Building Trust to Drive Innovation
May 21, 2021
You’re in leadership because you’ve excelled in prior roles and convinced a firm that you were the clear choice to move ahead, or you started the business. As a leader, your responsibilities catapult relentlessly forward, and it’s no longer just about you.
Whether at ten weeks or ten years, growing your teams’ capabilities is critical to maintaining relevance and growth. You need your team to elevate their skills to increase the chance of successfully navigating your firm through the myriad of challenges that will arise in whatever industry you’re operating. For this, you need to be leading a team that can innovate and aren’t afraid to create change.
During this evolution, you’ll need enormous buy-in from your team, and the most sustainable way to get them on that bus is through trust. They need to trust that they are safe exploring new opportunities and paths forward. Trust, safety, and innovation are inextricably tied together.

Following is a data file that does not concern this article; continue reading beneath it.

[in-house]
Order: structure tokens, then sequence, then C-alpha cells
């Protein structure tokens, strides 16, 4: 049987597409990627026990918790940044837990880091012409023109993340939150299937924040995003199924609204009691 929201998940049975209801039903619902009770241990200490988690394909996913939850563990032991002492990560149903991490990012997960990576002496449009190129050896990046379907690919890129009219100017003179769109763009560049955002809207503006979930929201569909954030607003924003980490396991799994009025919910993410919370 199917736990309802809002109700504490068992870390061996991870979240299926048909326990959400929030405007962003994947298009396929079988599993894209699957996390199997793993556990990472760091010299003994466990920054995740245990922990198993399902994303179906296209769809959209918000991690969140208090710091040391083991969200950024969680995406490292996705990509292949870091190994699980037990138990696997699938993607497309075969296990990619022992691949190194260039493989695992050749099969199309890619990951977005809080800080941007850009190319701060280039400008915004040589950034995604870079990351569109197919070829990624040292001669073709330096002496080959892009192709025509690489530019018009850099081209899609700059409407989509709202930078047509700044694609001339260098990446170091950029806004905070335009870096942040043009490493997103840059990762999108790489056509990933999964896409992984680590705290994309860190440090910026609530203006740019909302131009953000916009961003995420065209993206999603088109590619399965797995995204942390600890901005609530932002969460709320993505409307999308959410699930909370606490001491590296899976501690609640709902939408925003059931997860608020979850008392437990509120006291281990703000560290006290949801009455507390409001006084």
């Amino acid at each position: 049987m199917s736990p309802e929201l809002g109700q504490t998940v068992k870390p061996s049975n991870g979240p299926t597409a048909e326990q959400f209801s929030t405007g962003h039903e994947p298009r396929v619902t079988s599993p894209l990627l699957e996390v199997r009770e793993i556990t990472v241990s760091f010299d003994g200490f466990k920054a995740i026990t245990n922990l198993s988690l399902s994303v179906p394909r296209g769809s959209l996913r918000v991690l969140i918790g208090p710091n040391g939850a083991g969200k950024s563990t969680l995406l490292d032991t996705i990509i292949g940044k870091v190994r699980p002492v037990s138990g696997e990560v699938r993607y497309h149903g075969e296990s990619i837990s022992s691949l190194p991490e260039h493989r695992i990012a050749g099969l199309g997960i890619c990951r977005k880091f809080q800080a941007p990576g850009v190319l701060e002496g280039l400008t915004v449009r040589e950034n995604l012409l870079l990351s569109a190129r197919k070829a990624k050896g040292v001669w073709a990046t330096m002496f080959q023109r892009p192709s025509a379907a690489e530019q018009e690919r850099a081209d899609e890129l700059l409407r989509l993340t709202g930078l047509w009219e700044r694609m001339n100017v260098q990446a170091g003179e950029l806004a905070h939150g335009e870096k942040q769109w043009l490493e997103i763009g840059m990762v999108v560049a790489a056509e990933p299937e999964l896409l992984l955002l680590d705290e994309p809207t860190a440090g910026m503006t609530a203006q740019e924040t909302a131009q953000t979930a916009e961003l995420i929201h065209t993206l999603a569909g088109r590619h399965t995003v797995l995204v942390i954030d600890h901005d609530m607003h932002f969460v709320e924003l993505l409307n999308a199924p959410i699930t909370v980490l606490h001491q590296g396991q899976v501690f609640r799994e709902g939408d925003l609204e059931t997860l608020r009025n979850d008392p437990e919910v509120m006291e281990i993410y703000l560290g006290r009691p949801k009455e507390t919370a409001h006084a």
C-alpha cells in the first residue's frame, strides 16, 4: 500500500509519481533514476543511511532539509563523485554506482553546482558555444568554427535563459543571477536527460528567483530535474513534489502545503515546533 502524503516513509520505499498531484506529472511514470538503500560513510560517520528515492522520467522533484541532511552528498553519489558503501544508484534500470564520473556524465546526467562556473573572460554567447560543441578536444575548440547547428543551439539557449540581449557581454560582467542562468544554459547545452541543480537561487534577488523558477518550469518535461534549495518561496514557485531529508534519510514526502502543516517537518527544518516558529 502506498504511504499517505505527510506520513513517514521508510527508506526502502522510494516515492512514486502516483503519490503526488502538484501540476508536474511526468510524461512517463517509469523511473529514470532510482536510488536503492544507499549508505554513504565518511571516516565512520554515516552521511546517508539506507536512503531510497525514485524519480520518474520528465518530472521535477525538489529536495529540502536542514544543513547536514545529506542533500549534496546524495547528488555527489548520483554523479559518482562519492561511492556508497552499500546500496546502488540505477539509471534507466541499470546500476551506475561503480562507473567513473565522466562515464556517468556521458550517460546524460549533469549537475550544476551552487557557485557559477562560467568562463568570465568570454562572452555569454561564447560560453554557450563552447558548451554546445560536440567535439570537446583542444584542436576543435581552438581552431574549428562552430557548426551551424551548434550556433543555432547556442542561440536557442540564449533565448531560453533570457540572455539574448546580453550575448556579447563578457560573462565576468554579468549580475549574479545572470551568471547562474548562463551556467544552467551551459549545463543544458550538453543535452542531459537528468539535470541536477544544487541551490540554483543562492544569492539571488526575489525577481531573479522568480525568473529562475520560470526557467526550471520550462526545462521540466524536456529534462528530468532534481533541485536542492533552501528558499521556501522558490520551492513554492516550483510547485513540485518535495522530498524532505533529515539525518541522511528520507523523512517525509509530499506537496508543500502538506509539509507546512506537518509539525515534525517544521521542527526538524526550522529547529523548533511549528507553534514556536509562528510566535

Your team needs to feel safe to embrace and own innovation. Why? Innovation brings change, change brings risk, risk brings the potential for failure and failure triggers a range of emotions that can stop or stall innovation.
According to a Harvard Business Review survey, 58% of employees trust a stranger more than their manager. There is progress to be made. So, where do you start building trust to drive innovation?
In 2016 as a Senior Vice President on Wall Street, a member of my sales team departed the firm, and I had a decision to make. The region was one of the smallest in the country. I could have replaced them with a new hire but given a variety of factors, I felt we needed a longer-term solution.